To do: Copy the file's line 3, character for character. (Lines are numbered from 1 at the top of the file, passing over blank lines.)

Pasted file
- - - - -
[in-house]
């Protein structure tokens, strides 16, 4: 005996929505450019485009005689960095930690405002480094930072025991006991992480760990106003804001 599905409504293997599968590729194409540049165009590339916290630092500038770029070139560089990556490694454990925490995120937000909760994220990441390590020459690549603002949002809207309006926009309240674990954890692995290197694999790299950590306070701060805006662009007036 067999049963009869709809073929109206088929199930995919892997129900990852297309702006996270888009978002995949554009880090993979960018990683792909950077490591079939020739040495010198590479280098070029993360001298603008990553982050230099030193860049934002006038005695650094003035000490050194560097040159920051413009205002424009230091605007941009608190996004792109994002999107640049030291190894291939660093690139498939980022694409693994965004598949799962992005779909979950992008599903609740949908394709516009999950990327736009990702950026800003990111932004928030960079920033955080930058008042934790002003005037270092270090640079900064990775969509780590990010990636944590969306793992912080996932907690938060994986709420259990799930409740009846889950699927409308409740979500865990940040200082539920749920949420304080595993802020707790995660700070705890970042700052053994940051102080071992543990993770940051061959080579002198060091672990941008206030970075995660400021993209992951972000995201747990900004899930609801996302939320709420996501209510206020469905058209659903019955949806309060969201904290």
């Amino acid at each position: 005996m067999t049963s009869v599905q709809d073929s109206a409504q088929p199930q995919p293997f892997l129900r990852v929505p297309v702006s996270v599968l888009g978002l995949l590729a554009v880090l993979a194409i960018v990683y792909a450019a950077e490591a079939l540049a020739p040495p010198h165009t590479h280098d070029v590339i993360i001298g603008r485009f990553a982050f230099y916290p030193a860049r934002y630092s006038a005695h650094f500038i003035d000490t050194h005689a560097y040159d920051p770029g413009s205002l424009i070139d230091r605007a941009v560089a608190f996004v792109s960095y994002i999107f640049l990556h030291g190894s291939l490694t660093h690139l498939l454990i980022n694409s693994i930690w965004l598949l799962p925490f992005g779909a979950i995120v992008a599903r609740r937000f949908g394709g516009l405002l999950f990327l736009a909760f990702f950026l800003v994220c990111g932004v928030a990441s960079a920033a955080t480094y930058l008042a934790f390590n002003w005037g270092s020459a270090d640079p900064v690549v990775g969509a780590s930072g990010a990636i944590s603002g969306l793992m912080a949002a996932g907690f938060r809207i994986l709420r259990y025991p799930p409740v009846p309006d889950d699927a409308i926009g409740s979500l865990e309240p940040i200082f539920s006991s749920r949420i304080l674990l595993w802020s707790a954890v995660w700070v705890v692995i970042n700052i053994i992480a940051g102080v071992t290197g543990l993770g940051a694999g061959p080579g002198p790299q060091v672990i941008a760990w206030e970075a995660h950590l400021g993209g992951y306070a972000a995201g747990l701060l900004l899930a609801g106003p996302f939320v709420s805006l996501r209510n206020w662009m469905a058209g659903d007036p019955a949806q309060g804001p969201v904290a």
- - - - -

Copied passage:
């Amino acid at each position: 005996m067999t049963s009869v599905q709809d073929s109206a409504q088929p199930q995919p293997f892997l129900r990852v929505p297309v702006s996270v599968l888009g978002l995949l590729a554009v880090l993979a194409i960018v990683y792909a450019a950077e490591a079939l540049a020739p040495p010198h165009t590479h280098d070029v590339i993360i001298g603008r485009f990553a982050f230099y916290p030193a860049r934002y630092s006038a005695h650094f500038i003035d000490t050194h005689a560097y040159d920051p770029g413009s205002l424009i070139d230091r605007a941009v560089a608190f996004v792109s960095y994002i999107f640049l990556h030291g190894s291939l490694t660093h690139l498939l454990i980022n694409s693994i930690w965004l598949l799962p925490f992005g779909a979950i995120v992008a599903r609740r937000f949908g394709g516009l405002l999950f990327l736009a909760f990702f950026l800003v994220c990111g932004v928030a990441s960079a920033a955080t480094y930058l008042a934790f390590n002003w005037g270092s020459a270090d640079p900064v690549v990775g969509a780590s930072g990010a990636i944590s603002g969306l793992m912080a949002a996932g907690f938060r809207i994986l709420r259990y025991p799930p409740v009846p309006d889950d699927a409308i926009g409740s979500l865990e309240p940040i200082f539920s006991s749920r949420i304080l674990l595993w802020s707790a954890v995660w700070v705890v692995i970042n700052i053994i992480a940051g102080v071992t290197g543990l993770g940051a694999g061959p080579g002198p790299q060091v672990i941008a760990w206030e970075a995660h950590l400021g993209g992951y306070a972000a995201g747990l701060l900004l899930a609801g106003p996302f939320v709420s805006l996501r209510n206020w662009m469905a058209g659903d007036p019955a949806q309060g804001p969201v904290a």